The internet has revolutionized the way we live and the way we do business.
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With a Wi-Fi enabled laptop, you can manage your business from almost anywhere. Anywhere except the one place you want internet access the most – in flight.
Passengers overwhelmingly agree that in-flight internet access tops the list of amenities they would like to see offered by their airlines. At the same time, in-flight internet seems to be one of the few things airlines have been hesitant to provide. The reason for the airlines' hesitation is complicated, but it boils down to a combination of cost and safety. Obviously the airline wants to make sure their wireless configuration doesn't interfere with the airplane's communication and navigational systems. The downside is that it costs a ton of money to install a system that won't send the plane crashing to the ground.
Although internet access on domestic airlines has so far been nonexistent, international airlines have experimented with it as recently as a few years ago. In 2004, Boeing installed their internet access service named Connexion on international carriers inlcuding Lufthansa, El Al, and others. The service was discontinued in 2006 due to a lack of customer demand.
Wait a minute . . . If passengers overwhelmingly favor in-flight internet access, why did Connexion fail to attract enough users to make it a viable option? Well, here's where it gets tricky: Passengers want internet access for the laptops and PDAs, but they don't want it badly enough to pay top dollar for it. The airlines, on the other hand, are more than happy to provide in-flight internet as long as they have a reasonable assurance it will benefit their bottom line.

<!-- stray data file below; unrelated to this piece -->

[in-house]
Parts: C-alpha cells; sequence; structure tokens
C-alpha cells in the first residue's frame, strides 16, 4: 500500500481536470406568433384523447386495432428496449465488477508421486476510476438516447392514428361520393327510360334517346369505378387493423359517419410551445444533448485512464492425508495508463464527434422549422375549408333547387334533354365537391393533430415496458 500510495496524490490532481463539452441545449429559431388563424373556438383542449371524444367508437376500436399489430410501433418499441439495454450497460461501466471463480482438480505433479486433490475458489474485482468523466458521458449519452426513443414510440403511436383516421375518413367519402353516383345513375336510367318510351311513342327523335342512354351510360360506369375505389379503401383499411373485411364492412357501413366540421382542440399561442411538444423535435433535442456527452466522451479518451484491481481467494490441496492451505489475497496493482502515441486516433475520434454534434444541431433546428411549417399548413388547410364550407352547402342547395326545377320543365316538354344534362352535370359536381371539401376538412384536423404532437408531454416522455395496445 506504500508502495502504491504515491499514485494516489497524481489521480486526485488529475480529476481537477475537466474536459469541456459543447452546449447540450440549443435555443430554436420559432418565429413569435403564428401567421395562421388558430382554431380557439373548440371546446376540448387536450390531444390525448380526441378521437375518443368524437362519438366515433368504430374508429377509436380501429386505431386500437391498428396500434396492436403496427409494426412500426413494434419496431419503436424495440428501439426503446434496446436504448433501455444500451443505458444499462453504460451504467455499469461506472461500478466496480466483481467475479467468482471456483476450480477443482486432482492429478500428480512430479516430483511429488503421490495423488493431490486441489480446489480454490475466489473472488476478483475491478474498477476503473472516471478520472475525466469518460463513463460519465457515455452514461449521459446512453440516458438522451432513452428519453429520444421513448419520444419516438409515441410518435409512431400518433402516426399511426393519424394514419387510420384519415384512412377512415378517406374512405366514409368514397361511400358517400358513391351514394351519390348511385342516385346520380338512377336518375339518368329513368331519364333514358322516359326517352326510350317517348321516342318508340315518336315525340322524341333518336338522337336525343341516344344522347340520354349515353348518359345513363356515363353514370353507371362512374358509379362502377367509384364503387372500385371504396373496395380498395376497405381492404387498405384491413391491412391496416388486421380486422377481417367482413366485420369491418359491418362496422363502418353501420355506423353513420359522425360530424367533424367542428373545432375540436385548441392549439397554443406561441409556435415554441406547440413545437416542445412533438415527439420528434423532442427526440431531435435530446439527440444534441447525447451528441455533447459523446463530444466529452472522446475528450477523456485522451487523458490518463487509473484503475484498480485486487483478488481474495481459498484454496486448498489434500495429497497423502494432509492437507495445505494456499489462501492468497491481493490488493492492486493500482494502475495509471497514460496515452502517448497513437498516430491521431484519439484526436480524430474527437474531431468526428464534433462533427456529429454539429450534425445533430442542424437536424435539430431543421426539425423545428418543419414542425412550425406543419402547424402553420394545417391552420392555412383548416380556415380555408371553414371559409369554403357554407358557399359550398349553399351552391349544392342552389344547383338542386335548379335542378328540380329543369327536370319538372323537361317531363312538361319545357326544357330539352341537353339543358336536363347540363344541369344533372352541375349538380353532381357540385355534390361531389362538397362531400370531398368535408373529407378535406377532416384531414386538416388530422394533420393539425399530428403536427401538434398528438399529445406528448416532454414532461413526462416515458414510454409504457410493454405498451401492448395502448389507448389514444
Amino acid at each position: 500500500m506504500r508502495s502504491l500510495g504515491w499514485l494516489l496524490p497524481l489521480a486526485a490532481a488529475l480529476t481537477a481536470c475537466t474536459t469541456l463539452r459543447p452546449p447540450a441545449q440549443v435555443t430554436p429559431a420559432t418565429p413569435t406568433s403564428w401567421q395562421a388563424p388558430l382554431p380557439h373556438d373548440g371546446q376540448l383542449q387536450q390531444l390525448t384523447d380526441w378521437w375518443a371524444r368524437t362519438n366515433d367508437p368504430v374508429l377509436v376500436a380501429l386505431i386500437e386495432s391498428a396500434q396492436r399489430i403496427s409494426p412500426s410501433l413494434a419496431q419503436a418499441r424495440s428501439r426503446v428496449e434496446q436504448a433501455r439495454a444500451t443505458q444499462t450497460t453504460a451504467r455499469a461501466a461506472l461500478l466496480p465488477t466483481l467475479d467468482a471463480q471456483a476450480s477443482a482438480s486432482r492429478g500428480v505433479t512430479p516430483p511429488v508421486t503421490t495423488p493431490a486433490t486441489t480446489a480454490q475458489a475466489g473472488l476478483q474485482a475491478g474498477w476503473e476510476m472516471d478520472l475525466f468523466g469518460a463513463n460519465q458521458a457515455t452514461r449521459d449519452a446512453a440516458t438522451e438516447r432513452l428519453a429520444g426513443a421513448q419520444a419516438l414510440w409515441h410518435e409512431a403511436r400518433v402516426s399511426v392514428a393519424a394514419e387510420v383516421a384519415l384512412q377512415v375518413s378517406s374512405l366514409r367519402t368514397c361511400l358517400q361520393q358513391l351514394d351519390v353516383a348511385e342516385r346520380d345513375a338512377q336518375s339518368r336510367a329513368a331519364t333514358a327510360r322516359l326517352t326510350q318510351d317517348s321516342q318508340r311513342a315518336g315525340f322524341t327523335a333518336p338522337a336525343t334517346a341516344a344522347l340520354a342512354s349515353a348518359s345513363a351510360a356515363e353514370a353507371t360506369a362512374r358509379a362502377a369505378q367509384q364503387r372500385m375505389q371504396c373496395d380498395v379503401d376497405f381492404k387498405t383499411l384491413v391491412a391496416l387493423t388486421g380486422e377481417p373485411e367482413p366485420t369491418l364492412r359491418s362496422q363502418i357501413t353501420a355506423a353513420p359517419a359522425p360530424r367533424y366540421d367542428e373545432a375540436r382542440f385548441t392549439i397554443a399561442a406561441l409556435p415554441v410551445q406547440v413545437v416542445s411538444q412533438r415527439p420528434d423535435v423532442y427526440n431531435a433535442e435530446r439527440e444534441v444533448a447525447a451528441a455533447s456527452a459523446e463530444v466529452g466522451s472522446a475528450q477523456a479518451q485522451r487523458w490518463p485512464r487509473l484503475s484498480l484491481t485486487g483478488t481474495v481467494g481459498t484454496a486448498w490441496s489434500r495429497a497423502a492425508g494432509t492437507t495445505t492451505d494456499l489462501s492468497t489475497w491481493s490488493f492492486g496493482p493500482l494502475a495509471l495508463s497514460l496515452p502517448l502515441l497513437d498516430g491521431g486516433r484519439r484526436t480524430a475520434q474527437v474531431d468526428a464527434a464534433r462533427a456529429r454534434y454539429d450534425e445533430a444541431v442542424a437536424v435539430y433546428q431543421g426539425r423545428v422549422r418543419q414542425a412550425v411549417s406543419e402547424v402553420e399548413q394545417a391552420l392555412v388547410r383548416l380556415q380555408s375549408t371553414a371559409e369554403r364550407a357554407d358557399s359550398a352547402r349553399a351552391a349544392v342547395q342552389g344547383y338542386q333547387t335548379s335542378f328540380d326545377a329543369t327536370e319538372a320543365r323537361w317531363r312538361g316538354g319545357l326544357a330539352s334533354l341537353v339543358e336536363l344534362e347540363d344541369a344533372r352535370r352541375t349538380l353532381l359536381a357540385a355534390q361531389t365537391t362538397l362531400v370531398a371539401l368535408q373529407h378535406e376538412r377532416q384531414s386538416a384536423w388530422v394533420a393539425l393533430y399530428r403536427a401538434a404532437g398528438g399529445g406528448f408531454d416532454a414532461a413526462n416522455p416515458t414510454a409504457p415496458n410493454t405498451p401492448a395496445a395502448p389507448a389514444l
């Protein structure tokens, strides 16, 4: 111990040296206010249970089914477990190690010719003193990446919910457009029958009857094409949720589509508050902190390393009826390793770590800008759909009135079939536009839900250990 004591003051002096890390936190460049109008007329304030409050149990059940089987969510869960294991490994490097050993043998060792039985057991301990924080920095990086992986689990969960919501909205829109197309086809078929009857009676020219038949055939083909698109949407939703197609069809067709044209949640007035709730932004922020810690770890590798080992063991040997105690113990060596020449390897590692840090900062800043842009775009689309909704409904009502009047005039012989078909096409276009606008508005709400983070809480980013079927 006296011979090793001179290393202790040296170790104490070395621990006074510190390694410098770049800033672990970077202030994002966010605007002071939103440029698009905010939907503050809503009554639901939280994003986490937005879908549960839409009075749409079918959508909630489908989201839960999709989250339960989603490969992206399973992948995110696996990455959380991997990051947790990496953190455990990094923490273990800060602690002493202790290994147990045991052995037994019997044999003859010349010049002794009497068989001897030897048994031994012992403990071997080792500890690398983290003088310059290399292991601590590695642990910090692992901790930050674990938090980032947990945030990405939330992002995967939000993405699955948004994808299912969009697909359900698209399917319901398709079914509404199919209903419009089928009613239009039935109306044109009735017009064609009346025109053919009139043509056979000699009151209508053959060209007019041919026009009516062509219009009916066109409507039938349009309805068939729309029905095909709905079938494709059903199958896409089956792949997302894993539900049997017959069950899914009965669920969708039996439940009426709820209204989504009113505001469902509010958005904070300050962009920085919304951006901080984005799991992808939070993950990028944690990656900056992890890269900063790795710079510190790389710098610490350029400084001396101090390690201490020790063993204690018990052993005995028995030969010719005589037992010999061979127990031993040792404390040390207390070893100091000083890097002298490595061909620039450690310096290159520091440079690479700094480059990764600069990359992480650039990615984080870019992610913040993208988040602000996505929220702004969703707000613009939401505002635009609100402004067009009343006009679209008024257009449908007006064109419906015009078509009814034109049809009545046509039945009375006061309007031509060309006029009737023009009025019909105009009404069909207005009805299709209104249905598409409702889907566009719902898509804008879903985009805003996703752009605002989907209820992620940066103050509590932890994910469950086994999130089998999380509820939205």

Despite the standoff between passengers and airlines over cost, there are currently several domestic and international airlines actively pursuing the possibility of in-flight internet service in the not too distant future.
Here are some of the things you can expect to see over the next several years:
Pay for Service. As the airlines' race to make themselves more attractive to travelers, in-flight internet availability will likely become standard across the industry. But don't expect it to be free. Airlines will probably charge an access fee for each leg of your flight. However, having learned their lesson from the Connexion fiasco, the airlines will index their fee to compete with the rates of other non-flight access venues rather than to the actual cost of the service. Essentially, the total cost of the service will be shared by both the users and the airlines themselves.
Limited Free Access. Whenever possible, the airlines will offer free internet access on someone else's buck. Some of the airlines that are currently making plans to offer Wi-Fi service are also planning to offer free access to limited, sponsored, travel-based websites related to hotels, restaurants, ground transportation, etc. It's not ideal, but a lot of travelers will benefit from the possibility of making additional travel plans during their flight.
Connection Quality. Even though the actual speed of in-flight internet service remains to be seen, the airlines indicate that it will be expected to run on DSL speeds – more than enough to meet the needs of most in-flight users.